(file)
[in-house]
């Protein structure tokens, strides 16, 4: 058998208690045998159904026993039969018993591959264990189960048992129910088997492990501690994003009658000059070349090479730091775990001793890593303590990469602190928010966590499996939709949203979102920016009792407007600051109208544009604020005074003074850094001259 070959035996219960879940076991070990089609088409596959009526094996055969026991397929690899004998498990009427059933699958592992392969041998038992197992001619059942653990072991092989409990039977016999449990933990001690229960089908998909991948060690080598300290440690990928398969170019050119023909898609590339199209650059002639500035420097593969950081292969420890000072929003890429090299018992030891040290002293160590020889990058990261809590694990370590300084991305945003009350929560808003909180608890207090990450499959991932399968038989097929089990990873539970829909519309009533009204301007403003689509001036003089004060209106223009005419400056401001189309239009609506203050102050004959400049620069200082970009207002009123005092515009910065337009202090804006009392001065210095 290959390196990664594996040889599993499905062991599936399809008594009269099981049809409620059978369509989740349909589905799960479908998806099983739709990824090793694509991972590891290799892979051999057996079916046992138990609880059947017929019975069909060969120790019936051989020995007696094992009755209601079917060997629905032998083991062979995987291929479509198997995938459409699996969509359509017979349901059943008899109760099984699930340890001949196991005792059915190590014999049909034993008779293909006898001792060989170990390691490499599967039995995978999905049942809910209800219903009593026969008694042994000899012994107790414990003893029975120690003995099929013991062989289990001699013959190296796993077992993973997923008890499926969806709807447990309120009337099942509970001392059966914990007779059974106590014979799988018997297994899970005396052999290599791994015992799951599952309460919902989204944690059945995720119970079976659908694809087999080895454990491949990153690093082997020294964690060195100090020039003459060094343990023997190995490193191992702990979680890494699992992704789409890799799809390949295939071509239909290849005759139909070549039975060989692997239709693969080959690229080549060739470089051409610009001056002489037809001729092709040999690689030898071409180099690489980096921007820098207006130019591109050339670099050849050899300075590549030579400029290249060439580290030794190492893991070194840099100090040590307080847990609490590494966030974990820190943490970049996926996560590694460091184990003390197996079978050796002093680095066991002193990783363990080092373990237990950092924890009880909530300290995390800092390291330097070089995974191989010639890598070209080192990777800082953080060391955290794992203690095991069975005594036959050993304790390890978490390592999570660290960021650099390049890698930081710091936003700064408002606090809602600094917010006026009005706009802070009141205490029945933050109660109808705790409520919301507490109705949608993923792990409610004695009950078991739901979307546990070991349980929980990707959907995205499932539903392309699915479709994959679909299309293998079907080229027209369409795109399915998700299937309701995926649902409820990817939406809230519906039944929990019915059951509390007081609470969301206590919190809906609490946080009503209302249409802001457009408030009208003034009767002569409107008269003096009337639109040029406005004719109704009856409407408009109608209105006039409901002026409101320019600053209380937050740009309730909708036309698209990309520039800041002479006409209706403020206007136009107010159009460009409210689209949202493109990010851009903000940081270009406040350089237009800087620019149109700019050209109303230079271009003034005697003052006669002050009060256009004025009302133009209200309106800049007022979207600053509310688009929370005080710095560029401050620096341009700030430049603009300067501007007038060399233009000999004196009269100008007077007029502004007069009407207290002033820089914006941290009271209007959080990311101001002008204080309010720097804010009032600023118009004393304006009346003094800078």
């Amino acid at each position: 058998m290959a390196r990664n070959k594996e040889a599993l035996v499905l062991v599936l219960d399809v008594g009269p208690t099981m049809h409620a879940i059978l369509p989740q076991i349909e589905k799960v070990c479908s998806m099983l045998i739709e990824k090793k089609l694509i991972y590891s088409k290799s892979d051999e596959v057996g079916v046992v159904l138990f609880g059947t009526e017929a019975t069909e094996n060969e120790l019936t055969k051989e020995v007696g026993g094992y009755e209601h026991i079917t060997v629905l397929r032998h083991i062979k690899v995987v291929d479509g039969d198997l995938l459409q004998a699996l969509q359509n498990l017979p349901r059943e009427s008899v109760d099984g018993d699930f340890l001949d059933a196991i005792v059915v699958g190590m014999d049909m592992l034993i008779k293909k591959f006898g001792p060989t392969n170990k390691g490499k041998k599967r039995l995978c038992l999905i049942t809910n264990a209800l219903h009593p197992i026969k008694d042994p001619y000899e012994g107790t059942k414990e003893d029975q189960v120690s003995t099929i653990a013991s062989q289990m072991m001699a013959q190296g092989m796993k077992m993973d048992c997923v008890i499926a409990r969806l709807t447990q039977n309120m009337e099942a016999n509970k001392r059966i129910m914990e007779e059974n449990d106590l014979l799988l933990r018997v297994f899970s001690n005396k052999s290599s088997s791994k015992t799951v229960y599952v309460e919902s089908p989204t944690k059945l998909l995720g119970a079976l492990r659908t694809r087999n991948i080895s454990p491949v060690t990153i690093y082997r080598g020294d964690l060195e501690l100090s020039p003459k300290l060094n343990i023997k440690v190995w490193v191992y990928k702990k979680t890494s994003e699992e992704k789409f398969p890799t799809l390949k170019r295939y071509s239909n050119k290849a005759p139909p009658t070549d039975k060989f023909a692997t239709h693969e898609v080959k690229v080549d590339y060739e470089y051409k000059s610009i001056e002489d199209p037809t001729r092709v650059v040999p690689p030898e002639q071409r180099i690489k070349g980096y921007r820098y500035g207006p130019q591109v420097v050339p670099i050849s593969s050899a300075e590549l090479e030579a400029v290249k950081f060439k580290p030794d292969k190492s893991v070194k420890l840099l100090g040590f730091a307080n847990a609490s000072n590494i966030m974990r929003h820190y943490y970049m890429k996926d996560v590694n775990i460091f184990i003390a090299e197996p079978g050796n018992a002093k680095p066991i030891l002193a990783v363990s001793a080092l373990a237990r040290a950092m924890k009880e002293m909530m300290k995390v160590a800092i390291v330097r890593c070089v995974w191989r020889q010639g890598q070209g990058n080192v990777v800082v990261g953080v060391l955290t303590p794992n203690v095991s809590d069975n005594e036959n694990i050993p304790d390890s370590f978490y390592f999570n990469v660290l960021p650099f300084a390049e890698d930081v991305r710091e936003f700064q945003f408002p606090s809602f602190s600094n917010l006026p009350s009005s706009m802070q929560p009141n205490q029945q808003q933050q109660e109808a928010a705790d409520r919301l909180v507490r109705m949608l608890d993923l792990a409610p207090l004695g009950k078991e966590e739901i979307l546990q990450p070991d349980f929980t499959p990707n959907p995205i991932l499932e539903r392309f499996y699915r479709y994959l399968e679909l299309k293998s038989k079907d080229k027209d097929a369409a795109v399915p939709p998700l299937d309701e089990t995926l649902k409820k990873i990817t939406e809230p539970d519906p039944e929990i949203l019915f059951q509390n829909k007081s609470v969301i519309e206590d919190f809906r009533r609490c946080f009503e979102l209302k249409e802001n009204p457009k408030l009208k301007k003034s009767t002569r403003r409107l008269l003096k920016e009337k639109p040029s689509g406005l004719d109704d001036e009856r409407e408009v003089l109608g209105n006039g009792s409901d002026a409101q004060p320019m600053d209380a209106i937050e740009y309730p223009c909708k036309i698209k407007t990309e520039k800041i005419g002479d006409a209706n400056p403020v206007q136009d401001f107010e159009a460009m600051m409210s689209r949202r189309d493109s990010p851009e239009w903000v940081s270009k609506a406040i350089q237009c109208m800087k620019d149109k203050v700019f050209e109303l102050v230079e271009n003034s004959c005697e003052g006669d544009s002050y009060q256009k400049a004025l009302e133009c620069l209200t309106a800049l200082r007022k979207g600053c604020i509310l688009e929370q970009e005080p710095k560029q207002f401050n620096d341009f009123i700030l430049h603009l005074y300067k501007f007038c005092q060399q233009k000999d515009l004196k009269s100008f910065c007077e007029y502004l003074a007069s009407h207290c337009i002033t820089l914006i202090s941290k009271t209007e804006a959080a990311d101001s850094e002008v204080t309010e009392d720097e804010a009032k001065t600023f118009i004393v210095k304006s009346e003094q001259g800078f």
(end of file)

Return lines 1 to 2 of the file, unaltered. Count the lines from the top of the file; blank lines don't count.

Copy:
[in-house]
């Protein structure tokens, strides 16, 4: 058998208690045998159904026993039969018993591959264990189960048992129910088997492990501690994003009658000059070349090479730091775990001793890593303590990469602190928010966590499996939709949203979102920016009792407007600051109208544009604020005074003074850094001259 070959035996219960879940076991070990089609088409596959009526094996055969026991397929690899004998498990009427059933699958592992392969041998038992197992001619059942653990072991092989409990039977016999449990933990001690229960089908998909991948060690080598300290440690990928398969170019050119023909898609590339199209650059002639500035420097593969950081292969420890000072929003890429090299018992030891040290002293160590020889990058990261809590694990370590300084991305945003009350929560808003909180608890207090990450499959991932399968038989097929089990990873539970829909519309009533009204301007403003689509001036003089004060209106223009005419400056401001189309239009609506203050102050004959400049620069200082970009207002009123005092515009910065337009202090804006009392001065210095 290959390196990664594996040889599993499905062991599936399809008594009269099981049809409620059978369509989740349909589905799960479908998806099983739709990824090793694509991972590891290799892979051999057996079916046992138990609880059947017929019975069909060969120790019936051989020995007696094992009755209601079917060997629905032998083991062979995987291929479509198997995938459409699996969509359509017979349901059943008899109760099984699930340890001949196991005792059915190590014999049909034993008779293909006898001792060989170990390691490499599967039995995978999905049942809910209800219903009593026969008694042994000899012994107790414990003893029975120690003995099929013991062989289990001699013959190296796993077992993973997923008890499926969806709807447990309120009337099942509970001392059966914990007779059974106590014979799988018997297994899970005396052999290599791994015992799951599952309460919902989204944690059945995720119970079976659908694809087999080895454990491949990153690093082997020294964690060195100090020039003459060094343990023997190995490193191992702990979680890494699992992704789409890799799809390949295939071509239909290849005759139909070549039975060989692997239709693969080959690229080549060739470089051409610009001056002489037809001729092709040999690689030898071409180099690489980096921007820098207006130019591109050339670099050849050899300075590549030579400029290249060439580290030794190492893991070194840099100090040590307080847990609490590494966030974990820190943490970049996926996560590694460091184990003390197996079978050796002093680095066991002193990783363990080092373990237990950092924890009880909530300290995390800092390291330097070089995974191989010639890598070209080192990777800082953080060391955290794992203690095991069975005594036959050993304790390890978490390592999570660290960021650099390049890698930081710091936003700064408002606090809602600094917010006026009005706009802070009141205490029945933050109660109808705790409520919301507490109705949608993923792990409610004695009950078991739901979307546990070991349980929980990707959907995205499932539903392309699915479709994959679909299309293998079907080229027209369409795109399915998700299937309701995926649902409820990817939406809230519906039944929990019915059951509390007081609470969301206590919190809906609490946080009503209302249409802001457009408030009208003034009767002569409107008269003096009337639109040029406005004719109704009856409407408009109608209105006039409901002026409101320019600053209380937050740009309730909708036309698209990309520039800041002479006409209706403020206007136009107010159009460009409210689209949202493109990010851009903000940081270009406040350089237009800087620019149109700019050209109303230079271009003034005697003052006669002050009060256009004025009302133009209200309106800049007022979207600053509310688009929370005080710095560029401050620096341009700030430049603009300067501007007038060399233009000999004196009269100008007077007029502004007069009407207290002033820089914006941290009271209007959080990311101001002008204080309010720097804010009032600023118009004393304006009346003094800078």